Source control risk management and the complex nexus between prps and regulators
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Source Control, Risk Management and the Complex Nexus Between PRPs and Regulators. Betsy Day and Jennifer Sampson October 30, 2009. EPA’s Contaminated Sediment Management Strategy (1998).

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Source control risk management and the complex nexus between prps and regulators

Source Control, Risk Management and the Complex Nexus Between PRPs and Regulators

Betsy Day and

Jennifer SampsonOctober 30, 2009


Epa s contaminated sediment management strategy 1998

EPA’s Contaminated Sediment Management Strategy (1998)

  • “Before initiating any remediation, active or natural, it is important that point and nonpoint sources of contamination be identified and controlled.”


Epa s principles for managing contaminated sediment risks at hazardous waste sites

EPA’s Principles for Managing Contaminated Sediment Risks at Hazardous Waste Sites

First Principle: Control Sources Early

  • “… identify all direct and indirect continuing sources of significant contamination to the sediments…”

  • “…assess which sources can be controlled and by what mechanisms”

  • “…evaluate the potential for future recontamination”

USEPA 2002. Principles for Managing Contaminated Sediment Risks at Hazardous Waste Sites, 2/12/02


Sources of contamination

Sources of Contamination

  • Nonpoint sources

    • Upland and shoreline erosion

    • Industrial runoff

    • Mining, quarry runoff

    • Agricultural runoff

    • Contaminated sediment

    • Upstream sources

    • Atmospheric deposition

  • Point sources

    • Combined sewer overflows

    • Storm drains

    • Wastewater treatment plants

    • Spills

    • Contaminated groundwater


Consequences sites with recontamination

Consequences: Sites with Recontamination

  • Anacostia River, DC

  • Bloomington, IN

  • Convair Lagoon, CA

  • Denny Way Cap, WA

  • Duwamish Norfolk CSO, WA

  • Duwamish/Diagonal CSO, WA

  • Eagle Harbor, WA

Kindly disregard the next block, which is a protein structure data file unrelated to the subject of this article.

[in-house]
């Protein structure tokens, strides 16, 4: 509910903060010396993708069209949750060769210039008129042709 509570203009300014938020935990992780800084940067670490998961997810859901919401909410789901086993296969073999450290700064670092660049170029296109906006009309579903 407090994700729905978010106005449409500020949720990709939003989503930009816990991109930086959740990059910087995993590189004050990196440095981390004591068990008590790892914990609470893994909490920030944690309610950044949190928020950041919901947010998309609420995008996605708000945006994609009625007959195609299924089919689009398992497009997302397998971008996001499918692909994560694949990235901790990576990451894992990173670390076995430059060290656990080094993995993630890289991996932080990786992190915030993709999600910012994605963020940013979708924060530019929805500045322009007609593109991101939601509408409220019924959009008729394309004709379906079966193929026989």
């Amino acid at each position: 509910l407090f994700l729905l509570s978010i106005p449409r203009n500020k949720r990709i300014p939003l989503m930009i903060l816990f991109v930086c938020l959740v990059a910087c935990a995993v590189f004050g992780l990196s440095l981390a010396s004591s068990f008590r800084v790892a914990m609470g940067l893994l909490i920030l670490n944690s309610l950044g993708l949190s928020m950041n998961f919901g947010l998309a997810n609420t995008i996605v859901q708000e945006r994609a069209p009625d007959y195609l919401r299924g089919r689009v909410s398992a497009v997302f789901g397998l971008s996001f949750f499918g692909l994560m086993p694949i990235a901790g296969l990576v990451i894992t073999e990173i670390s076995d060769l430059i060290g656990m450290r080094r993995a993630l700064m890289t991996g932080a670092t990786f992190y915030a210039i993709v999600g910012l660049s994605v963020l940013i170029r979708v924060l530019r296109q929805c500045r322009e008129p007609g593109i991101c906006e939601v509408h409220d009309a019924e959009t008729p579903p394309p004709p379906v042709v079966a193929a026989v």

• Ford Outfall/River, MI

  • Fox River SMU 56/57, WI

  • Housatonic River, MA

  • Lauritzen Canal, CA

  • Long Beach North Energy Island

  • Borrow Pit, CA

  • Pier 51 Ferry Terminal, WA

  • Pier 53-55, WA

  • Pier 64-65, WA

  • Puget Sound Naval Shipyard

  • Pier D, WA

  • Sitcum Waterway, WA

  • St. Clair Shores, MI

  • Thea Foss Waterway, WA

(Nadeau and Skaggs, 2008)


Challenges

Challenges

  • Complex relationships

    • PRPs, agencies, public

  • Agency funding to address sources

  • Lack of guidance

    • Approaches differ among sites

    • How do we know we’re ready to remediate?

    • How much source control is enough?

  • Technical feasibility and implementability


Aocs address source identification differently

AOCs Address Source Identification Differently

  • Portland Harbor

    • Respondents will identify source areas that are contributing to contamination to the in-water portion of the Site

  • Lower Duwamish Waterway

    • No source identification task in AOC/SOW; does require documenting investigations of sources in Phase I RI (using existing data)

    • Slip 4 Agreed Order: EPA to ensure sources are adequately controlled prior to construction to minimize the potential for recontamination


Some sites have source control remedial action objectives

Some Sites Have Source Control Remedial Action Objectives

  • Coeur d’Alene Basin

    • Reduce loadings of metals from soil/source materials to surface water so that loadings do not cause exceedances of surface water PRGs

    • Prevent transport of metals from soil/source materials to groundwater

  • Hudson River

    • Minimize the long-term downstream transport of PCBs in the river


Responsible party sensitivities

Responsible Party Sensitivities

  • Preference to address source control where risks are unacceptable

  • Potential for expanded liability